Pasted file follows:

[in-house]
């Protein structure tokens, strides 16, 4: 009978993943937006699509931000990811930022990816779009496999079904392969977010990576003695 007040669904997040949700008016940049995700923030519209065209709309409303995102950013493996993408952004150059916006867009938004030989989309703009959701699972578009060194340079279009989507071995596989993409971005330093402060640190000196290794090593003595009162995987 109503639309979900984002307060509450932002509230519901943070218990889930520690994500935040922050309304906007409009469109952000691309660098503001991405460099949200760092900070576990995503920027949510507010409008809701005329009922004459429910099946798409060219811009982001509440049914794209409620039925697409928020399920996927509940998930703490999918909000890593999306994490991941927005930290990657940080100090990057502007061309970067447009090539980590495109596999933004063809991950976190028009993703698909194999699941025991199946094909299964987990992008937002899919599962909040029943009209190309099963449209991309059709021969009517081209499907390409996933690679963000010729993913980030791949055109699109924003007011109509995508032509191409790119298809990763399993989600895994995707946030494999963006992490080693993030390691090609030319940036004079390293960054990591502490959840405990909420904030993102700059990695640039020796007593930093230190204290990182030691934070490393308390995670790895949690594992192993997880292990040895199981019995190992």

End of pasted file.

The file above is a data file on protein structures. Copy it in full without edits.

[in-house]
């Protein structure tokens, strides 16, 4: 009978993943937006699509931000990811930022990816779009496999079904392969977010990576003695 007040669904997040949700008016940049995700923030519209065209709309409303995102950013493996993408952004150059916006867009938004030989989309703009959701699972578009060194340079279009989507071995596989993409971005330093402060640190000196290794090593003595009162995987 109503639309979900984002307060509450932002509230519901943070218990889930520690994500935040922050309304906007409009469109952000691309660098503001991405460099949200760092900070576990995503920027949510507010409008809701005329009922004459429910099946798409060219811009982001509440049914794209409620039925697409928020399920996927509940998930703490999918909000890593999306994490991941927005930290990657940080100090990057502007061309970067447009090539980590495109596999933004063809991950976190028009993703698909194999699941025991199946094909299964987990992008937002899919599962909040029943009209190309099963449209991309059709021969009517081209499907390409996933690679963000010729993913980030791949055109699109924003007011109509995508032509191409790119298809990763399993989600895994995707946030494999963006992490080693993030390691090609030319940036004079390293960054990591502490959840405990909420904030993102700059990695640039020796007593930093230190204290990182030691934070490393308390995670790895949690594992192993997880292990040895199981019995190992």